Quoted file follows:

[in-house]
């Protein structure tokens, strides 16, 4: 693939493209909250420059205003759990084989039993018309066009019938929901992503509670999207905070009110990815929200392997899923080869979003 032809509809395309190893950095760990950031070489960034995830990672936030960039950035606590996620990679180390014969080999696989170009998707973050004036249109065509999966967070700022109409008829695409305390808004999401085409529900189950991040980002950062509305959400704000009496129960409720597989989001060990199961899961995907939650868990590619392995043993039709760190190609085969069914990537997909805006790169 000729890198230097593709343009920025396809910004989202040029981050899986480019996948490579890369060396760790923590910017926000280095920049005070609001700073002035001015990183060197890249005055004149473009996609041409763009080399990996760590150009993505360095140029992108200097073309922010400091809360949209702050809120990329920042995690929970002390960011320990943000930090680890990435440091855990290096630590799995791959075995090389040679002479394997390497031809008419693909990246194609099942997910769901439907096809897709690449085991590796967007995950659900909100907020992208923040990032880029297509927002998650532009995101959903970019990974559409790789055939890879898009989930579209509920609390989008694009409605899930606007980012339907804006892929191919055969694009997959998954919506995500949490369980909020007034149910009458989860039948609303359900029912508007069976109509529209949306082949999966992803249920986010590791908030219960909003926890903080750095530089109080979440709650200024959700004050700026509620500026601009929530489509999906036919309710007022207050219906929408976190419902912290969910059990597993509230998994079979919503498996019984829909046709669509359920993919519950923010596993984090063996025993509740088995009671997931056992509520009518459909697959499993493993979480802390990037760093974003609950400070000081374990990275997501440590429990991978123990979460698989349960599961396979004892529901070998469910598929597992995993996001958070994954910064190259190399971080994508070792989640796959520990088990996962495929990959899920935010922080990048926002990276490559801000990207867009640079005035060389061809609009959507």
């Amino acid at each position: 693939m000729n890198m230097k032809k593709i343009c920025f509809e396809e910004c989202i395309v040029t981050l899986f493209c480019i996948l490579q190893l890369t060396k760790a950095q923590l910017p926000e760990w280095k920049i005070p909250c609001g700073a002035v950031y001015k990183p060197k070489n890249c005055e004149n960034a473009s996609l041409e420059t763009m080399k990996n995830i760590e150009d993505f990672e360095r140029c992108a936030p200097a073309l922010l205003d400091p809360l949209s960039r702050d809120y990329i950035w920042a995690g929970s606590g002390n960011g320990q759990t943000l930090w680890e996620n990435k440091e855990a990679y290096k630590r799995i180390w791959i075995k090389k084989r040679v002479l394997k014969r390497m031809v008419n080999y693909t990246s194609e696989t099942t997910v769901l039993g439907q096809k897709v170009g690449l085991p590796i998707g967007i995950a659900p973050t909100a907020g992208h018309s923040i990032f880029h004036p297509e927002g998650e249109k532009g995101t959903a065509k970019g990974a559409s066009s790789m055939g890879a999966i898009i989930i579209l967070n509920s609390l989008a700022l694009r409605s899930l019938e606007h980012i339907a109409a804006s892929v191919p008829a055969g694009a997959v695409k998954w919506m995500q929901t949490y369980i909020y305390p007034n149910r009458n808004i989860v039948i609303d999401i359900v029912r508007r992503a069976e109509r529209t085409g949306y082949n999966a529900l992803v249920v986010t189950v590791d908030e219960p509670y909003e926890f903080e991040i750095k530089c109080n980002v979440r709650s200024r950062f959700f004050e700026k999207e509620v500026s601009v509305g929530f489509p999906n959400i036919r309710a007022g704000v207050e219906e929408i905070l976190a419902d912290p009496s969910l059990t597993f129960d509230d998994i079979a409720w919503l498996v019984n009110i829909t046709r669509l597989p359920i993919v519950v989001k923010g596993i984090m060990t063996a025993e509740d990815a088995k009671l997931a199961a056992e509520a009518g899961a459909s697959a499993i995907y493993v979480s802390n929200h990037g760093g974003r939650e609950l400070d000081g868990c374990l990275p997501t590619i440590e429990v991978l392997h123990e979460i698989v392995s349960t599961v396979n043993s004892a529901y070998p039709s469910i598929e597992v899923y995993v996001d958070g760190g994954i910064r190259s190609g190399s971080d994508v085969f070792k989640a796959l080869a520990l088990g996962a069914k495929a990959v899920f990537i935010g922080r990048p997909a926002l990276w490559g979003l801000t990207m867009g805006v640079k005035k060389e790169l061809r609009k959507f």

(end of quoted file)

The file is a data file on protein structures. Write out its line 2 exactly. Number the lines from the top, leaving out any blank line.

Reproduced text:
């Protein structure tokens, strides 16, 4: 693939493209909250420059205003759990084989039993018309066009019938929901992503509670999207905070009110990815929200392997899923080869979003 032809509809395309190893950095760990950031070489960034995830990672936030960039950035606590996620990679180390014969080999696989170009998707973050004036249109065509999966967070700022109409008829695409305390808004999401085409529900189950991040980002950062509305959400704000009496129960409720597989989001060990199961899961995907939650868990590619392995043993039709760190190609085969069914990537997909805006790169 000729890198230097593709343009920025396809910004989202040029981050899986480019996948490579890369060396760790923590910017926000280095920049005070609001700073002035001015990183060197890249005055004149473009996609041409763009080399990996760590150009993505360095140029992108200097073309922010400091809360949209702050809120990329920042995690929970002390960011320990943000930090680890990435440091855990290096630590799995791959075995090389040679002479394997390497031809008419693909990246194609099942997910769901439907096809897709690449085991590796967007995950659900909100907020992208923040990032880029297509927002998650532009995101959903970019990974559409790789055939890879898009989930579209509920609390989008694009409605899930606007980012339907804006892929191919055969694009997959998954919506995500949490369980909020007034149910009458989860039948609303359900029912508007069976109509529209949306082949999966992803249920986010590791908030219960909003926890903080750095530089109080979440709650200024959700004050700026509620500026601009929530489509999906036919309710007022207050219906929408976190419902912290969910059990597993509230998994079979919503498996019984829909046709669509359920993919519950923010596993984090063996025993509740088995009671997931056992509520009518459909697959499993493993979480802390990037760093974003609950400070000081374990990275997501440590429990991978123990979460698989349960599961396979004892529901070998469910598929597992995993996001958070994954910064190259190399971080994508070792989640796959520990088990996962495929990959899920935010922080990048926002990276490559801000990207867009640079005035060389061809609009959507």